“Of course, not all readers are writers (though, the way things are going, that may not be true in 100 years…).”

How “Should” Writers Find Readers

“One thing is for sure. There are more ways to attract readers than ever before and there could well be yet many more to come…”

That last link has a video about “Audience Development” with Jane Friedman

And, now, I’ll share a few excerpts from an article (which took me quite by surprise) on BookWorks called, Using Pew Research Stats to Find Your Readers Online:

“Lucky for authors, the Pew Research Center regularly produces surveys on social media use in the U.S., which can likely be extrapolated to many other cultures.”

And, working from recent numbers from Pew, the author provides a few potentially useful surmises:

“…where we’ll find young adults (YA) and YA readers. Well, most likely you’ll find them on Instagram, Snapchat, and Tumblr.”

“Women dominate Pinterest so it’s only natural that this would be a good option for romance writers.”

“LinkedIn is where every nonfiction author should have a profile.”

NB: Those ideas are that author’s interpretation of the data on Pew surveys

One more excerpt that needs comment:

“Once you know the specifics of your readership—and you should—then refer to the research done by the Pew Research Center and you’ll know how to economize your time on social media.”

O.K., knowing the “specifics” of your readership is something many folks talk about.

I doubt very many authors know any specifics about their readership.

Traditional publishers rarely share any data…

Self-published writers can devise various ways to discover certain readership specifics; but, it’s hard work and takes maximum creative application to not drive the readers away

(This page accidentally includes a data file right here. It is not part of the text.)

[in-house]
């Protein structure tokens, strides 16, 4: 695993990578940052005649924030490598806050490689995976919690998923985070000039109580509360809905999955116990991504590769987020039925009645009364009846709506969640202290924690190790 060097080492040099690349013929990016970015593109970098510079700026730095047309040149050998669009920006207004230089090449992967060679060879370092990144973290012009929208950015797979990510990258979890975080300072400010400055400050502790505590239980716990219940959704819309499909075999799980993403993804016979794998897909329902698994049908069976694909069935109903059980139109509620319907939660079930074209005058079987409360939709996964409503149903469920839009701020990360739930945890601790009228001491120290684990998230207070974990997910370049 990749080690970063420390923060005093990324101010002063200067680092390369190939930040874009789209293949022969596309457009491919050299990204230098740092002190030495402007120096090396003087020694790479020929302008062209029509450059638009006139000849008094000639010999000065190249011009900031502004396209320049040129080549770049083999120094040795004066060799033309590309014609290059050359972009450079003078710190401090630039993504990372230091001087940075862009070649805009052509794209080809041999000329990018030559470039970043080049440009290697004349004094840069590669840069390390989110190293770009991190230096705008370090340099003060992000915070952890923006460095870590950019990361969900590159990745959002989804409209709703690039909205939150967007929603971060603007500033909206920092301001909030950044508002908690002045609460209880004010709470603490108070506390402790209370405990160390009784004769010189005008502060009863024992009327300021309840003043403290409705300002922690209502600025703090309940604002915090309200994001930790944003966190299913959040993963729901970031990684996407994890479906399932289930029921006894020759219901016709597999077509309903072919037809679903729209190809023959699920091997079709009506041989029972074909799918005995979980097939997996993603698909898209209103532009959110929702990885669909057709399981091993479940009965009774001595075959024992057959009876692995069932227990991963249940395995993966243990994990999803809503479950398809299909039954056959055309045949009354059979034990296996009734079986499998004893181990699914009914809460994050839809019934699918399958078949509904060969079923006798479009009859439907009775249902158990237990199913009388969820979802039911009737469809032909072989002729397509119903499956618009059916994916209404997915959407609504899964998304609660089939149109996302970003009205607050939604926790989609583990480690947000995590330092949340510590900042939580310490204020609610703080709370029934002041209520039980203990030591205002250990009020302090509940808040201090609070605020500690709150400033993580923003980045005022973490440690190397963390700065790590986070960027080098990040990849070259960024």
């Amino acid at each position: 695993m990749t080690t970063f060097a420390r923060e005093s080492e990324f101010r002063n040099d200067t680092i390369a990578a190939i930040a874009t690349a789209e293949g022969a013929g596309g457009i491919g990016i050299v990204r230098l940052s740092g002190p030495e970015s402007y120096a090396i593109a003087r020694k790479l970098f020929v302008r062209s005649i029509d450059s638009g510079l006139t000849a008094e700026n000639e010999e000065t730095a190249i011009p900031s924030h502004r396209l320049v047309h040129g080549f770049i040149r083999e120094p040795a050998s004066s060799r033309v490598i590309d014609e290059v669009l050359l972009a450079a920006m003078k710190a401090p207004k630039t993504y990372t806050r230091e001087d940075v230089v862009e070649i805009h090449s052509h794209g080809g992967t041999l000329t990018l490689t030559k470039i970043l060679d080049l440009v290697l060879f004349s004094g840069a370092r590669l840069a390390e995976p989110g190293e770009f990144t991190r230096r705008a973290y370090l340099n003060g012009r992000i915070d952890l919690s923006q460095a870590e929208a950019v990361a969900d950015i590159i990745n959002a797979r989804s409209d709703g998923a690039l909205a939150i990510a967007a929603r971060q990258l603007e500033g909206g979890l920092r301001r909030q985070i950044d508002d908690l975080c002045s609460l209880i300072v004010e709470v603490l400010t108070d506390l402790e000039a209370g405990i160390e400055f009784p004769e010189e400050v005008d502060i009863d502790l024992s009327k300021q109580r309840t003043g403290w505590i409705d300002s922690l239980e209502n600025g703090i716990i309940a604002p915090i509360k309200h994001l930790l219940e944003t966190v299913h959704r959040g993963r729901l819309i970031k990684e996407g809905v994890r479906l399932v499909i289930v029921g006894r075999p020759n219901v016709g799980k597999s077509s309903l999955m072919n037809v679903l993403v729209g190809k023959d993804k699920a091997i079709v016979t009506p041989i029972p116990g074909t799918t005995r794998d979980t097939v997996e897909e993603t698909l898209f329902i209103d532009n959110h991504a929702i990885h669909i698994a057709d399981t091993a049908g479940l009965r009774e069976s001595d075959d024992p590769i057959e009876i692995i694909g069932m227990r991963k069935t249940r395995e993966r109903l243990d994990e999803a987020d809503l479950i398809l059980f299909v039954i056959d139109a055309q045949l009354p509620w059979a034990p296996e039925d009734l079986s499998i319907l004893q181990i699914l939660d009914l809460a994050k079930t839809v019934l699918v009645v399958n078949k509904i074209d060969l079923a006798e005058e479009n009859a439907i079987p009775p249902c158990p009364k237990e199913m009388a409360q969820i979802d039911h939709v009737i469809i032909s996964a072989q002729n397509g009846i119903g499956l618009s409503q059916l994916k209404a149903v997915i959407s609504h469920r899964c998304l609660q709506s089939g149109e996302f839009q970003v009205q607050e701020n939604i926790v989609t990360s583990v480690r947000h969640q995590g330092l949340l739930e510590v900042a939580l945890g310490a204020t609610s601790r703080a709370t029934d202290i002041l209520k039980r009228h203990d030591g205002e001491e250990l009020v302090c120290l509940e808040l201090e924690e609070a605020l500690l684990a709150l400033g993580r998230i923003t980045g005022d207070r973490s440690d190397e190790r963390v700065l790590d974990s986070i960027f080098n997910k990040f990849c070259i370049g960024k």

It seems to me that “know the specifics of your readership” could only rationally be applied, for most writers, to the types of readers the specific writer wants to reach.

And, Pew surveys are a good place to look your “Your” kind of reader.

Pew has many kinds of surveys and the enterprising writer could easily find more than social media stats at Pew

What are your thoughts on writers and their readership…?

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For All Writers & Publishers (Curious Readers Also Welcome)


No re-blog today…

I found a recent article by Jane Friedman

In case you’re new to this blog, here’s a bit of Jane’s Bio:

“Jane Friedman has 20 years of experience in the publishing industry, with expertise in digital media strategy for authors and publishers. She’s the co-founder and editor of The Hot Sheet, the essential publishing industry newsletter for authors, and is the former publisher of Writer’s Digest. She has been interviewed and featured by NPR, PBS, The Washington Post, the National Press Club and many other outlets.”

The article is called, Book Marketing Resources for Authors: The Best of 2016, and here are the main categories of resources:

Amazon

Facebook

Social media

Copywriting

Blogging

Giveaways, reviews & discounts

Online education

SEO

Learn from successful authors

Marketing ideas and roundups

Marketing tools and resources

At Jane’s site in 2016

I doubt you’ll find as much top-notch info anywhere else…
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Oh, My! How Can I Use #SocialMedia and Not Go Bonkers?


I’ve covered Social Media on this blog quite a bit—mostly because of my trials and travails in attempting to figure out if it helps me as an author…

Here are 20 articles on Social Media (if you click that link before I write another post about social media, this post will be at the top of the list).

Here are over 50 posts with “social media” somewhere in the text

And, two specific posts:

Selling Your Soul With Social Media

Is #SocialMedia Really Good for #BookPromotion?

Still, since social media is nearly constantly changing and since many authors swear by its use, I turned to one of the smartest folks I know, who specializes in helping authors promote themselves—Jane Friedman.

She has a recent guest article, by Kirsten Oliphant, called, How to Be Active on Social Media without Losing Your Mind.

Here come a few excerpts ( those with a burning desire to know should read the full article :-)

“The biggest issue I hear from people struggling with online marketing is TIME. Many writers struggle to balance social media and writing or creative work. Since we don’t have the option to go back before the age of Twitter, we are left with a few options.”